double MessageBoxSum(double number,...)
{
    double sum=0;
    va_list ArgumentList;
    va_start ( ArgumentList, number );
    int x = 0;
    for ( x=0; x < sum; x++ )
    {
        // Loop until all numbers are added
        sum += va_arg ( ArgumentList, double );
    }
    va_end(ArgumentList);
    char text[1024];
    sprintf(text,"%f",sum);
    return MessageBox(NULL, text,TEXT("hi"),MB_OK);
}

true... sorry. but even so the for loop isn't correct :(
i'm testing the sum value with prinf and i continue with 0(zero)

i see i'm doing several errors.

double average ( int num, ... )
{
  va_list arguments;                     // A place to store the list of arguments
  double sum = 0;

  va_start ( arguments, num );           // Initializing arguments to store all values after num
  for ( int x = 0; x < num; x++ )        // Loop until all numbers are added
    sum += va_arg ( arguments, double ); // Adds the next value in argument list to sum.
  va_end ( arguments );                  // Cleans up the list

  return sum / num;                      // Returns the average
}

the num is for tell us how many numbers\arguments are used. that's why my big problem :(

see these entire code:

/*−−−−−−−−−−−−−−−−−−−−−−−−−−−−−−−−−−−−−−−−−−−−−−−−−−−−−
SCRNSIZE.C −− Displays screen size in a message box
(c) Charles Petzold, 1998
−−−−−−−−−−−−−−−−−−−−−−−−−−−−−−−−−−−−−−−−−−−−−−−−−−−−−*/
#include <windows.h>
#include <tchar.h>
#include <stdio.h>
#include <string.h>

int CDECL MessageBoxPrintf (TCHAR * szCaption, TCHAR * szFormat, ...)
{
    TCHAR szBuffer [1024] ;
    va_list pArgList ;

    // The va_start macro (defined in STDARG.H) is usually equivalent to:
    // pArgList = (char *) &szFormat + sizeof (szFormat) ;
    va_start (pArgList, szFormat) ;

    // The last argument to wvsprintf points to the arguments
    _vsntprintf (szBuffer, sizeof (szBuffer) / sizeof (TCHAR), szFormat, pArgList) ;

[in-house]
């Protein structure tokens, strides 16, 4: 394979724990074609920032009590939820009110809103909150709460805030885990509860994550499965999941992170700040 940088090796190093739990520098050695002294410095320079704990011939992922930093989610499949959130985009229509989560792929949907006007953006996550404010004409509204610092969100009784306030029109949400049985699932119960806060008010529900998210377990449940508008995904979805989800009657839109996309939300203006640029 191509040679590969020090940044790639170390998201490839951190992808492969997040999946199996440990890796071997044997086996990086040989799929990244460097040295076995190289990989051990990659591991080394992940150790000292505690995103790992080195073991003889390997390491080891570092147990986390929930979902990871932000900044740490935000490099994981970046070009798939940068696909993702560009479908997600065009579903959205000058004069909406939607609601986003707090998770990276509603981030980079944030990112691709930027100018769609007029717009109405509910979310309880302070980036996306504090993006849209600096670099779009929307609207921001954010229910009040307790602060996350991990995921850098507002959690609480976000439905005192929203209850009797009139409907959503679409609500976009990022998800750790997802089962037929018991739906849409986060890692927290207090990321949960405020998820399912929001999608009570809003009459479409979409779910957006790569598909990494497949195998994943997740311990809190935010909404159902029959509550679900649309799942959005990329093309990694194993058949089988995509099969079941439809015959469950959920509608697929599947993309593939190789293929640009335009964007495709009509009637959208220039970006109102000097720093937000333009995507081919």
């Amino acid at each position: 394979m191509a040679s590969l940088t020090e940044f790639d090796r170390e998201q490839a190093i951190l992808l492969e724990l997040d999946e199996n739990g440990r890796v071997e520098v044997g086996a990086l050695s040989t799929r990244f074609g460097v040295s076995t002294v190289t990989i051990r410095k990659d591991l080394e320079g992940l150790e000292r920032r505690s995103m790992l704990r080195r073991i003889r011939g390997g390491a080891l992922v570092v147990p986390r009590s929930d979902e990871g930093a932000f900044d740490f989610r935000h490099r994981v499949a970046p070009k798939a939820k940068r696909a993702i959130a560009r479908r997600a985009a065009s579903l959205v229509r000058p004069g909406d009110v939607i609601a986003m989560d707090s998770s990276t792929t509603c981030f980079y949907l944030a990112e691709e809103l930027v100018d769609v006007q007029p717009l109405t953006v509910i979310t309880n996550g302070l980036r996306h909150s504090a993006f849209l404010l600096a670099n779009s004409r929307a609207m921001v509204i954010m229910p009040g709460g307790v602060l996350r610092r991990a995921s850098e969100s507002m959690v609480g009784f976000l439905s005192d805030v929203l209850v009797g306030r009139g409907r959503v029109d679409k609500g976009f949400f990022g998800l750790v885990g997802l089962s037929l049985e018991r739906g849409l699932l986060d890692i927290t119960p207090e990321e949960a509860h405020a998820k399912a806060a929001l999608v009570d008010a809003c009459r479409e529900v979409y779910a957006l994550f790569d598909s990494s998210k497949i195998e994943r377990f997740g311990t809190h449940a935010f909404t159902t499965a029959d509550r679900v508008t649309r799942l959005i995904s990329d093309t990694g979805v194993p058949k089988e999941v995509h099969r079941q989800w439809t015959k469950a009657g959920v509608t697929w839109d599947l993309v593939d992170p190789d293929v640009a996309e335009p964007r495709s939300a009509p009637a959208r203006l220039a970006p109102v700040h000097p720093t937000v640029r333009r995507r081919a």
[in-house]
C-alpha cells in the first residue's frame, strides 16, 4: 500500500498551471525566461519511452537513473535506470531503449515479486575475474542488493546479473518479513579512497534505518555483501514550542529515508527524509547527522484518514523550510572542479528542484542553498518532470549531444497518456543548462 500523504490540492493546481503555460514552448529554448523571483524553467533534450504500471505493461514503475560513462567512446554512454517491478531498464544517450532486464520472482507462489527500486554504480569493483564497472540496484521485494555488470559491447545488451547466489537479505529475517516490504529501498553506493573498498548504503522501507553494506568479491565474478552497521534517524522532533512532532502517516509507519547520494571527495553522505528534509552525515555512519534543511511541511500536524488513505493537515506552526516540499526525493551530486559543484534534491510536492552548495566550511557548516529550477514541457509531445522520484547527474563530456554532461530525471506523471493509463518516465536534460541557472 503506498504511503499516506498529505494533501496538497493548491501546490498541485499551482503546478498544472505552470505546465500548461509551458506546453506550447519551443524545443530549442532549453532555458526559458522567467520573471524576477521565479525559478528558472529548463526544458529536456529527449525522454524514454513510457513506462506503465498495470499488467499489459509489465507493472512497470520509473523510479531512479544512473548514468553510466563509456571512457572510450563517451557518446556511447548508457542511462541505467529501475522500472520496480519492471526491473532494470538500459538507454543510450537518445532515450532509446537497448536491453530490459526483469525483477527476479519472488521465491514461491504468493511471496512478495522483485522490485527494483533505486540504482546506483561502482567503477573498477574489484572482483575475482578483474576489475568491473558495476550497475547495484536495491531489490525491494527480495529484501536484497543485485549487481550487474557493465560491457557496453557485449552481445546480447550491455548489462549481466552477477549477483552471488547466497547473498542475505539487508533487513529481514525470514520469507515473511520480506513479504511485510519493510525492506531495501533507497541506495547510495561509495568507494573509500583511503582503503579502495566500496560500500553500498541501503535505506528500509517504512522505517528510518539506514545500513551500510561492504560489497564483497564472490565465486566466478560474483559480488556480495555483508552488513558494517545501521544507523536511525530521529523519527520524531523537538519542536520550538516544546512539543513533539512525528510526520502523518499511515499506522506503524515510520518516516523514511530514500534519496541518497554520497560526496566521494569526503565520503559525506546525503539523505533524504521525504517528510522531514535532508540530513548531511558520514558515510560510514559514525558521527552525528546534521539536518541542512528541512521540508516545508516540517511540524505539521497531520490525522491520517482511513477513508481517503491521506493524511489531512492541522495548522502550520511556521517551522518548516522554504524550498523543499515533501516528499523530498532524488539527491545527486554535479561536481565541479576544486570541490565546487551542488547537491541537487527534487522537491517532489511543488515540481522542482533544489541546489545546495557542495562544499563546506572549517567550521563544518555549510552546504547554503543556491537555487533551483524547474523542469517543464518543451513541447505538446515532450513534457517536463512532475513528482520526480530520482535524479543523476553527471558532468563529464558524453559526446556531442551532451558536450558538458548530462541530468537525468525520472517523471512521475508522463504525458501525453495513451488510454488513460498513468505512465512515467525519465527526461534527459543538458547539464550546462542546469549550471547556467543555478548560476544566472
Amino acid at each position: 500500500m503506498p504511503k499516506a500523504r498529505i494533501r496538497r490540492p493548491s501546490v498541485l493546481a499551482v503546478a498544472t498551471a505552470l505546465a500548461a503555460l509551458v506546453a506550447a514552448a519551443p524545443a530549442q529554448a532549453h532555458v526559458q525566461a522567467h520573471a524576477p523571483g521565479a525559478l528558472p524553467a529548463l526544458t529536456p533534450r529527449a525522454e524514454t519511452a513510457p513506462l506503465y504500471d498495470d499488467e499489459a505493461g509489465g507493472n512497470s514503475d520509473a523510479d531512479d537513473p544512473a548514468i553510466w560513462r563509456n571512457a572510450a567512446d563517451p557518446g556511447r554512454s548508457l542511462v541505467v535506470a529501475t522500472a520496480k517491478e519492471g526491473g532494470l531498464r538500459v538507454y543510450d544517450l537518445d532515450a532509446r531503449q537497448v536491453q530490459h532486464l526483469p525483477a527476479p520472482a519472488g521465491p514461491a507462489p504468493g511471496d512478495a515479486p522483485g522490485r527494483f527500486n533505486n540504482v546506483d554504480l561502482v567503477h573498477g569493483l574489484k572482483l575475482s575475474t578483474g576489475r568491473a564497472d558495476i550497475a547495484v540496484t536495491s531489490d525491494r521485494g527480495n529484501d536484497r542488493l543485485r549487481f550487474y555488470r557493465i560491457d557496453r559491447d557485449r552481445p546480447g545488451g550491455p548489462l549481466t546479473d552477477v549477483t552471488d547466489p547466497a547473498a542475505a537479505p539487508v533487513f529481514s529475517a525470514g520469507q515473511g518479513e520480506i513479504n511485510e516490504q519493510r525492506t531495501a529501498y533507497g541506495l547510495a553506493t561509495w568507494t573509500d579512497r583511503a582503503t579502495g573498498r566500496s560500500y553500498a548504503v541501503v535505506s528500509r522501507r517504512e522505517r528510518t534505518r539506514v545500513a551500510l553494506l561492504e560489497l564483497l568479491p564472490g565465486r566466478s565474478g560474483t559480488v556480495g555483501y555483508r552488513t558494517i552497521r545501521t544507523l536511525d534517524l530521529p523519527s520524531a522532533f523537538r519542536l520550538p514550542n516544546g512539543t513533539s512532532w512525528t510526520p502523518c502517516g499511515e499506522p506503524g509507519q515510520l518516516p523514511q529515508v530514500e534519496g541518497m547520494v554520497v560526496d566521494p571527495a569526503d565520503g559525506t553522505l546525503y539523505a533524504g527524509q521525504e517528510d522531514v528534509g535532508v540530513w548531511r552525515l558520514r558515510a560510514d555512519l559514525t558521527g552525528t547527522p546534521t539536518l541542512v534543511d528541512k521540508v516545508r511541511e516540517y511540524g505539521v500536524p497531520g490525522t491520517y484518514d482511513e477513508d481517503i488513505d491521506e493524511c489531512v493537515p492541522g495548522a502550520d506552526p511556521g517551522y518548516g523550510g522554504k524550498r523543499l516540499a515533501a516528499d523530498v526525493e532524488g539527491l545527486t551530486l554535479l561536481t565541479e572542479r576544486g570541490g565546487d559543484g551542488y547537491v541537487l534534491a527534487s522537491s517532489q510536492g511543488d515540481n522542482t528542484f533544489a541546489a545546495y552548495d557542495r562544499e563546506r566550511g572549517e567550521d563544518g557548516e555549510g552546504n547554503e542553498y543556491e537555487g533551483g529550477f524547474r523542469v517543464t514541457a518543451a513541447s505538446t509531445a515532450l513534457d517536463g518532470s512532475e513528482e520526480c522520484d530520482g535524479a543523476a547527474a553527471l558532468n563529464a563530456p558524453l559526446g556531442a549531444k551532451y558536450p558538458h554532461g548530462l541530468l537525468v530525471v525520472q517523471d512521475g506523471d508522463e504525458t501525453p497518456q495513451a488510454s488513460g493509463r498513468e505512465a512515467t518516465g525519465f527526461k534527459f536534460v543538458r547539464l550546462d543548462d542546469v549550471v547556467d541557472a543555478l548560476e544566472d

// The va_end macro just zeroes out pArgList for no good reason
    va_end (pArgList) ;

    return MessageBox (NULL, szBuffer, szCaption, 0) ;
}

int MessageBoxF(char *FormatedText,...)
{
    char text[1024];
    va_list ArgumentList;
    va_start (ArgumentList,FormatedText);
    _vsnprintf(text,sizeof (text) / sizeof (char),FormatedText,ArgumentList);
    va_end(ArgumentList);
    return MessageBox(NULL,text,"hi",MB_OK);
}

double average ( double num, ... )
{
  va_list arguments;                     // A place to store the list of arguments
  double sum = 0;

  va_start ( arguments, num );           // Initializing arguments to store all values after num
  int x = 0;
  for ( x = 0; x < num; x++ )        // Loop until all numbers are added
    sum += va_arg ( arguments, double ); // Adds the next value in argument list to sum.
  va_end ( arguments );                  // Cleans up the list

  return sum / num;                      // Returns the average
}

int WINAPI WinMain (HINSTANCE hInstance, HINSTANCE hPrevInstance, PSTR szCmdLine, int iCmdShow)
{
    double a=average(3,10,50,6);
    MessageBoxF("%f",a);
    return 0 ;
}

like you see, i just copy the function from: http://www.cprogramming.com/tutorial/lesson17.html
but the result continues be 0(zero). unless that function isn't correct

Edited 2 Years Ago by cambalinho

line 54 is sending 3 integers, not 3 doubles. Make them doubles and see if that solves the problem.

double a=average(3,10.0,50.0,6.0);

Comments
thanks for all

yes... works. but why the double don't accept integers?
my code, give me, only, these warning: command line option '-std=c++11' is valid for C++/ObjC++ but not for C [enabled by default]
nothing more

ut why the double don't accept integers?

It has to do with what the compiler pushes on the stack. Integers are 4 bytes on the stack while doubls are 8 bytes. You told va_arg that the parameters are doubles and va_args attempt to get 8 bytes off the stack.

arning: command line option '-std=c++11' is valid for C++/ObjC++ but not for C

Does that file have *.c extension or *.cpp extension.

Comments
thanks

yes i have the C extension that's why i get that warning.
thanks for all. thanks for correct me. thanks for all